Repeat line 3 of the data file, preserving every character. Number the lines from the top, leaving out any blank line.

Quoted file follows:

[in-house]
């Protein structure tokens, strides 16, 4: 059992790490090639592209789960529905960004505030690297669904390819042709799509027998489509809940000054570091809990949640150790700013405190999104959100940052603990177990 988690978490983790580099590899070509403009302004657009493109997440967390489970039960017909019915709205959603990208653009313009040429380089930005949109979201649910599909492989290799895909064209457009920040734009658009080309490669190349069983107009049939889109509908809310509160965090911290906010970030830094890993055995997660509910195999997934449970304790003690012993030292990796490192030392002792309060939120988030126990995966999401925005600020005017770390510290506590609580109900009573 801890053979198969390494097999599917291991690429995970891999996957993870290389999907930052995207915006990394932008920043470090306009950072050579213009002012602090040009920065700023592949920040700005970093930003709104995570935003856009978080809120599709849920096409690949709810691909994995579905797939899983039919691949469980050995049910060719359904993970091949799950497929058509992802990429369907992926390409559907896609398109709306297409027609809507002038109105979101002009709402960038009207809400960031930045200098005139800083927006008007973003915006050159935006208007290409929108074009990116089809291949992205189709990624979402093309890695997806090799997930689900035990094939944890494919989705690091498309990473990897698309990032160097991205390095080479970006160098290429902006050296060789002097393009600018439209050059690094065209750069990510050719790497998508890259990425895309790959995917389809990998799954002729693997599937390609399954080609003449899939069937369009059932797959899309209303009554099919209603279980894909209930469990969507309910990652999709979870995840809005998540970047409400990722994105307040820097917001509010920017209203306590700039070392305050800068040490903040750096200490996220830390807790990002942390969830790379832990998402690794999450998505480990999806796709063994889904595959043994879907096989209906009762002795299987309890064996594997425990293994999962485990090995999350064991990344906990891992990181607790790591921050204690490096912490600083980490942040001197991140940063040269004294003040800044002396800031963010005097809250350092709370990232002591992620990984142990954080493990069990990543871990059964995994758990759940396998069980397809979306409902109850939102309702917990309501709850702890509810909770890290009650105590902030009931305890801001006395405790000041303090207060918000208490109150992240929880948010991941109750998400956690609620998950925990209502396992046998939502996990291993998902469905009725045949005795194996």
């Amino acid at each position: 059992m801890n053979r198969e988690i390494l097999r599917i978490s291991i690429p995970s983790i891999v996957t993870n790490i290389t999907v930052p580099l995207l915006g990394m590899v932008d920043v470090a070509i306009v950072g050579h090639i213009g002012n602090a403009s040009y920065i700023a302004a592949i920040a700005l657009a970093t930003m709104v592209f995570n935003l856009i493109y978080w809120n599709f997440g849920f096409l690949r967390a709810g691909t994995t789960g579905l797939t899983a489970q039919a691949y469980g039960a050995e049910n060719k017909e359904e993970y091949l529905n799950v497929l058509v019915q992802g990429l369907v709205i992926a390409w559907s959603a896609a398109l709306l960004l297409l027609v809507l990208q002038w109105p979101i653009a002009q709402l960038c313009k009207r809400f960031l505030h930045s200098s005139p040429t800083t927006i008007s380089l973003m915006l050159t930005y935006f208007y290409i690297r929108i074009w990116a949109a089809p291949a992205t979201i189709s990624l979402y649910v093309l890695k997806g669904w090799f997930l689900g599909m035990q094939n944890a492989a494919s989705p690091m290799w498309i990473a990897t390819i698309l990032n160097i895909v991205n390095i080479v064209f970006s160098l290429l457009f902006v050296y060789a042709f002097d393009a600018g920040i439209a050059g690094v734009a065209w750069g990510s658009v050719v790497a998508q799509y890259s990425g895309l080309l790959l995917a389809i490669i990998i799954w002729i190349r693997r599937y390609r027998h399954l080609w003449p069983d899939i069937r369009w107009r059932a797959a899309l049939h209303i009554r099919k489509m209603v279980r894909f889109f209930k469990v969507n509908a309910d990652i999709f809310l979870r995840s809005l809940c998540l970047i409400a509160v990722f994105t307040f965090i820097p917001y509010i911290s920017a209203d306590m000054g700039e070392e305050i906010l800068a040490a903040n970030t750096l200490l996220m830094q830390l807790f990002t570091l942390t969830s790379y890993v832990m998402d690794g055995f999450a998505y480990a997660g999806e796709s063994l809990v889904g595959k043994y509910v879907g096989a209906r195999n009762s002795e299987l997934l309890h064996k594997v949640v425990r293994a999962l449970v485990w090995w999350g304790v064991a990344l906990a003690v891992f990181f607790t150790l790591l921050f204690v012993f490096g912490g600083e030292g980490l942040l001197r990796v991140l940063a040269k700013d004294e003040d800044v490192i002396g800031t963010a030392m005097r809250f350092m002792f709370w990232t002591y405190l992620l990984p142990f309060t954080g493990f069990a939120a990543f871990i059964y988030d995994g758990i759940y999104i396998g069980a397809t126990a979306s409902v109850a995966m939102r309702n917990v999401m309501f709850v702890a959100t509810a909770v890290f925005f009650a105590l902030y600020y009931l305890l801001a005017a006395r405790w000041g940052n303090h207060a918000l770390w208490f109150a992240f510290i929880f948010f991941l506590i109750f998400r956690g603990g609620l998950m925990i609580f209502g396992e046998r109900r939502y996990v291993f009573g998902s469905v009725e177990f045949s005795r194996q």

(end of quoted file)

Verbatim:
């Amino acid at each position: 059992m801890n053979r198969e988690i390494l097999r599917i978490s291991i690429p995970s983790i891999v996957t993870n790490i290389t999907v930052p580099l995207l915006g990394m590899v932008d920043v470090a070509i306009v950072g050579h090639i213009g002012n602090a403009s040009y920065i700023a302004a592949i920040a700005l657009a970093t930003m709104v592209f995570n935003l856009i493109y978080w809120n599709f997440g849920f096409l690949r967390a709810g691909t994995t789960g579905l797939t899983a489970q039919a691949y469980g039960a050995e049910n060719k017909e359904e993970y091949l529905n799950v497929l058509v019915q992802g990429l369907v709205i992926a390409w559907s959603a896609a398109l709306l960004l297409l027609v809507l990208q002038w109105p979101i653009a002009q709402l960038c313009k009207r809400f960031l505030h930045s200098s005139p040429t800083t927006i008007s380089l973003m915006l050159t930005y935006f208007y290409i690297r929108i074009w990116a949109a089809p291949a992205t979201i189709s990624l979402y649910v093309l890695k997806g669904w090799f997930l689900g599909m035990q094939n944890a492989a494919s989705p690091m290799w498309i990473a990897t390819i698309l990032n160097i895909v991205n390095i080479v064209f970006s160098l290429l457009f902006v050296y060789a042709f002097d393009a600018g920040i439209a050059g690094v734009a065209w750069g990510s658009v050719v790497a998508q799509y890259s990425g895309l080309l790959l995917a389809i490669i990998i799954w002729i190349r693997r599937y390609r027998h399954l080609w003449p069983d899939i069937r369009w107009r059932a797959a899309l049939h209303i009554r099919k489509m209603v279980r894909f889109f209930k469990v969507n509908a309910d990652i999709f809310l979870r995840s809005l809940c998540l970047i409400a509160v990722f994105t307040f965090i820097p917001y509010i911290s920017a209203d306590m000054g700039e070392e305050i906010l800068a040490a903040n970030t750096l200490l996220m830094q830390l807790f990002t570091l942390t969830s790379y890993v832990m998402d690794g055995f999450a998505y480990a997660g999806e796709s063994l809990v889904g595959k043994y509910v879907g096989a209906r195999n009762s002795e299987l997934l309890h064996k594997v949640v425990r293994a999962l449970v485990w090995w999350g304790v064991a990344l906990a003690v891992f990181f607790t150790l790591l921050f204690v012993f490096g912490g600083e030292g980490l942040l001197r990796v991140l940063a040269k700013d004294e003040d800044v490192i002396g800031t963010a030392m005097r809250f350092m002792f709370w990232t002591y405190l992620l990984p142990f309060t954080g493990f069990a939120a990543f871990i059964y988030d995994g758990i759940y999104i396998g069980a397809t126990a979306s409902v109850a995966m939102r309702n917990v999401m309501f709850v702890a959100t509810a909770v890290f925005f009650a105590l902030y600020y009931l305890l801001a005017a006395r405790w000041g940052n303090h207060a918000l770390w208490f109150a992240f510290i929880f948010f991941l506590i109750f998400r956690g603990g609620l998950m925990i609580f209502g396992e046998r109900r939502y996990v291993f009573g998902s469905v009725e177990f045949s005795r194996q």